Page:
studies with human genomic data in Database of Genotypes and Phenotypes 
(dbGaP), no matter which NIH-designated data repository will ultimately 
maintain the data. As part of the study registration process, 
investigators must provide basic study information such as the type of 
data that will be submitted to dbGaP, a description of the study, and 
an institutional assurance (i.e., provided through submission of an 
Institutional Certification form) of the data submission which 
delineates any necessary limitations on the secondary use of the data 
(e.g., data cannot be shared with for-profit companies, data can be 
used only for research of particular diseases).
    Investigators interested in using controlled-access data for 
secondary research must apply through dbGaP and be granted permission 
from the relevant NIH Data Access Committee(s). As part of the 
application process, investigators and their institutions must provide 
information such as a description of the proposed research use of 
controlled-access datasets that conforms to any data use limitations, 
agree to the Genomic Data User Code of Conduct, and agree to the terms 
of access through a Data Use Certification agreement. Requests to renew 
data access and reports to close out data use are similar to the 
initial data access request, requiring sign-off by both the requestor 
and the institution, but also ask for information about how the data 
have been used, and about publications, presentations, or intellectual 
property based on the research conducted with the accessed data as well 
as any data security issues or other data management incidents.
    NIH has developed online forms, available through the Database of 
Genotypes and Phenotypes (dbGaP), in an effort to minimize burden for 
researchers and their institutional officials completing the study 
registration, data submission, data access, and renewal and closeout 
    OMB approval is requested for three years. There are no costs to 
respondents other than their time. The total estimated annualized 
burden hours are 72,301 hours.

                                        Estimated Annualized Burden Hours
                                     Type of         Number of       Number of      burden per     Total annual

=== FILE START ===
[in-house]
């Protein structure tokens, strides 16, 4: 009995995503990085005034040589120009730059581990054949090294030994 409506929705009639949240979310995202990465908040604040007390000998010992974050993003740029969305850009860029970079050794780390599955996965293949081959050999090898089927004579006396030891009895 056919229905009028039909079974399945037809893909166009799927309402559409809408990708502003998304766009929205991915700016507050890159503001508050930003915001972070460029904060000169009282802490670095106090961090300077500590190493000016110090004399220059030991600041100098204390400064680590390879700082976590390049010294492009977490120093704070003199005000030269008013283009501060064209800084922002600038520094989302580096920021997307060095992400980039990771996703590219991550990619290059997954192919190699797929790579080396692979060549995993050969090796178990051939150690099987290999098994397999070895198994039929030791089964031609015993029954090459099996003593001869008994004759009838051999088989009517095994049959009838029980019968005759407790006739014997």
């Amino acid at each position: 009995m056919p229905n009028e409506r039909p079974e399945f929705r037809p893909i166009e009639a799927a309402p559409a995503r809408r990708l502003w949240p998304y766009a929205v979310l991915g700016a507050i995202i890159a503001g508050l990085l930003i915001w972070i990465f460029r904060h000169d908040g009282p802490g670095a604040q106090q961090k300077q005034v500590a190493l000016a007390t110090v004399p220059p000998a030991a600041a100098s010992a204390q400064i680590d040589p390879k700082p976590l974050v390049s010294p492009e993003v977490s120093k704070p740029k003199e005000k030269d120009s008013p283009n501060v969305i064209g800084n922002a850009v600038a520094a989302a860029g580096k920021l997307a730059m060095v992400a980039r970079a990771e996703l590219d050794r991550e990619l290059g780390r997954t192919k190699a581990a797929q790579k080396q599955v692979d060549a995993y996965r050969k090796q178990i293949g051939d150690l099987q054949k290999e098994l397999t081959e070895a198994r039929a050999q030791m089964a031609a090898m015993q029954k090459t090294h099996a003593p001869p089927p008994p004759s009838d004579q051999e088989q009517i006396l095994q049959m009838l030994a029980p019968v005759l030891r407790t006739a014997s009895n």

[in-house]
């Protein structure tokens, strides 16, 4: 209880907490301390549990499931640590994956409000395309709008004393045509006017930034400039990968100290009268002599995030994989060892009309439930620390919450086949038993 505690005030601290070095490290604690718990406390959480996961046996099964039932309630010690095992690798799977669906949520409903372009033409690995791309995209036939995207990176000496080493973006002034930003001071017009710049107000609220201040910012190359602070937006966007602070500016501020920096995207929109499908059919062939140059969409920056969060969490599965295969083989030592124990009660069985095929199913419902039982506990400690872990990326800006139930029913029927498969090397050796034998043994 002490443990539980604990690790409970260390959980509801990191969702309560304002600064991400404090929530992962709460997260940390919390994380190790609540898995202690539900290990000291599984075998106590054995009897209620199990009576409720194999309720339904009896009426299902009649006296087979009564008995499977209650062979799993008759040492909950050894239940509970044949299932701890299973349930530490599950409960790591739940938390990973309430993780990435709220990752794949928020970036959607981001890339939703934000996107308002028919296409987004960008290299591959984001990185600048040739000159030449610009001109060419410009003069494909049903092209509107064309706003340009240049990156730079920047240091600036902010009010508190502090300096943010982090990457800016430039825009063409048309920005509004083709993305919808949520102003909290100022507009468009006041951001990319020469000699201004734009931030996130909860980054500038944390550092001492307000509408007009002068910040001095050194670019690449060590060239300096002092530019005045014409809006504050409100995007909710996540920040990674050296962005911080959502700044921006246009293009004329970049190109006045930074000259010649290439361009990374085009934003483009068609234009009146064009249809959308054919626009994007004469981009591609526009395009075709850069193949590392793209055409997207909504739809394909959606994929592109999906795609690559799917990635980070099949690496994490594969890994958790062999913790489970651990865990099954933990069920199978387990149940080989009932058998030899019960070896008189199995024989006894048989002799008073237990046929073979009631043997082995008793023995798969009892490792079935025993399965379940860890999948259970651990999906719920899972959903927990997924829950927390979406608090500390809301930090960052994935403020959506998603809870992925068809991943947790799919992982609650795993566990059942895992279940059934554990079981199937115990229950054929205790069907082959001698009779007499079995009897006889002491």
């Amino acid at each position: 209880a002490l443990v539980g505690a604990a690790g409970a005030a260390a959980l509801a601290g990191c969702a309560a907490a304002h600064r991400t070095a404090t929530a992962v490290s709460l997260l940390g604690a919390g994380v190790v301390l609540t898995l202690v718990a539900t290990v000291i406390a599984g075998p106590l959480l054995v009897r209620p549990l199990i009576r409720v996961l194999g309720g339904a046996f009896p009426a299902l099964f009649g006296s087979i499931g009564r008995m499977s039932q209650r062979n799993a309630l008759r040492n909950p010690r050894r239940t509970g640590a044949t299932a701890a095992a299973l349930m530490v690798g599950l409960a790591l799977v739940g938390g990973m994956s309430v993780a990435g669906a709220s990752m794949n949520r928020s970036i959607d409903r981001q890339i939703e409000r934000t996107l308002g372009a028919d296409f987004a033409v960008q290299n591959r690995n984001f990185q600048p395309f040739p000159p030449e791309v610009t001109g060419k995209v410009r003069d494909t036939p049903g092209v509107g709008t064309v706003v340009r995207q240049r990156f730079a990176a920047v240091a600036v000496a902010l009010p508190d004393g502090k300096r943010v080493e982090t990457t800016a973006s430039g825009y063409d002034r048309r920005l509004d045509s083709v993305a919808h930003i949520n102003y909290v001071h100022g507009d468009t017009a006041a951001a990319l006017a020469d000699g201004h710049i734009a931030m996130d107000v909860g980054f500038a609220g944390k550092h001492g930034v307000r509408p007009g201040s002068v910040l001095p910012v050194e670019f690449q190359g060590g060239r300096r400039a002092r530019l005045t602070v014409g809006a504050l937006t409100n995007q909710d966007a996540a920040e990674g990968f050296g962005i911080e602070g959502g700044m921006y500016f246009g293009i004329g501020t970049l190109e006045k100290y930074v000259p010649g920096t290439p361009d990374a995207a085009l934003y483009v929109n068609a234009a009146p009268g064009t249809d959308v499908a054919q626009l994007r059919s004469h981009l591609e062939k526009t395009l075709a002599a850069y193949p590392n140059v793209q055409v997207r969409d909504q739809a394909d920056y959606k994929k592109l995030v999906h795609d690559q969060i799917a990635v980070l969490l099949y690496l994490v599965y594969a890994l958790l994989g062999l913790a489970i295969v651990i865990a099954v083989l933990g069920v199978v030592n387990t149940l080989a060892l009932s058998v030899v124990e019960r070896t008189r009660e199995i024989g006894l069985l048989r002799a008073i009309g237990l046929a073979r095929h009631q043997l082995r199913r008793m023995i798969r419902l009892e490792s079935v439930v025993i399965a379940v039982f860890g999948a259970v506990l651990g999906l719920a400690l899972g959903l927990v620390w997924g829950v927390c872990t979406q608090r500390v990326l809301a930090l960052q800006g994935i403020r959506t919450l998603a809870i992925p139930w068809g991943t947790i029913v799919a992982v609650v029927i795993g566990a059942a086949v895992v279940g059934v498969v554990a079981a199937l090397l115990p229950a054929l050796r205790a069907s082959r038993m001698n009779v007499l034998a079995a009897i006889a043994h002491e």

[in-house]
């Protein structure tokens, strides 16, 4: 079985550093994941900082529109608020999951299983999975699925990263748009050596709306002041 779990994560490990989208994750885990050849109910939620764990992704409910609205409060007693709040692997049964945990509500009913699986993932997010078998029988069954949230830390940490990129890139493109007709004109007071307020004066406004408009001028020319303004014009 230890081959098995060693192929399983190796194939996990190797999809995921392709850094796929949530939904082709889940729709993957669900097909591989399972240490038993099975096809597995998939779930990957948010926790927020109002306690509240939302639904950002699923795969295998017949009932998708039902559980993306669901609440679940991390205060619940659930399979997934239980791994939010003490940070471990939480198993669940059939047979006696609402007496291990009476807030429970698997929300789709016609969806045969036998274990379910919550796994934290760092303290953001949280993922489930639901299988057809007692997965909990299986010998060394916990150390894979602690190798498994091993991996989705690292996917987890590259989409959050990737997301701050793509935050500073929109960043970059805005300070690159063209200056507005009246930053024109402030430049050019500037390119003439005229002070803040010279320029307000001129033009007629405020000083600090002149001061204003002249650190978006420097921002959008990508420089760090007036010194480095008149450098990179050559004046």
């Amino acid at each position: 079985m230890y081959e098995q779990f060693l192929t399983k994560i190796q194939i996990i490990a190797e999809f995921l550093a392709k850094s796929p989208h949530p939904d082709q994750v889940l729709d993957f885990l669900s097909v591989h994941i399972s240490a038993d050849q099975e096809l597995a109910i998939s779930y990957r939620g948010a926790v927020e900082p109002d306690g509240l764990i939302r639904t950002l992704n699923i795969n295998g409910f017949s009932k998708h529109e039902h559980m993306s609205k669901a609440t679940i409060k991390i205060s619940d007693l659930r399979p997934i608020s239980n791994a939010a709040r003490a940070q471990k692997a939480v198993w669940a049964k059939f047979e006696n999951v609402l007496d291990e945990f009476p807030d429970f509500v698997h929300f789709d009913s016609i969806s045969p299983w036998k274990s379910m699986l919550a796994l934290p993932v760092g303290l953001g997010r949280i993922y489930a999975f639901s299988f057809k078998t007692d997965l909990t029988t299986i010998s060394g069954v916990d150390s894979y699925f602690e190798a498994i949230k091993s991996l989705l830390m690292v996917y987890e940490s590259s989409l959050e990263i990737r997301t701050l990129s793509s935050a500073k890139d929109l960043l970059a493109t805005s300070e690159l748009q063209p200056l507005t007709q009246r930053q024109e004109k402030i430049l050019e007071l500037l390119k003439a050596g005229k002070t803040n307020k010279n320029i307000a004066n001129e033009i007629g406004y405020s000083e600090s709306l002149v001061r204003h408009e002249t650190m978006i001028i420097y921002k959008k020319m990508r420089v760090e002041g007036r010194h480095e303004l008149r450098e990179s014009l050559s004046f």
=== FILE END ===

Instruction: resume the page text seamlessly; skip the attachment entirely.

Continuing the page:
Form name               respondents      respondents    responses per   response  (in   burden hours
                                                                    respondent        hours)
                                     Study Registration and Data Submission
dbGaP Registration and          Investigator               1,050               1           45/60             788
 Submission.                     Submitting Data.
Institutional Certification...  Investigator               1,050               1           45/60             788
                                 filling out
Institutional Certification...  Institutional              1,050               1           30/60             525
                                 Official to
                                            Requesting Access to Data
Data Access Request...........  Requester                  3,900              10           45/60          29,250

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Data Access Request...........  Institutional              3,900              10           30/60          19,500
                                 Official to
                                 Certify Request.
                                      Project Renewal or Project Close-out
Project Renewal or Project      Requester                  3,900              10           15/60           9,750
 Close-out form.                 Submitting
Project Renewal or Project      Institutional              3,900              10           18/60          11,700
 Close-out form.                 Signing
                                 Official to
                                 Certify Request.
    Total.....................  ................          18,750         159,150  ..............          72,301

    Dated: September 15, 2022.
Tara A. Schwetz,
Acting Principal Deputy Director, National Institutes of Health.
[FR Doc. 2022-20467 Filed 9-20-22; 8:45 am]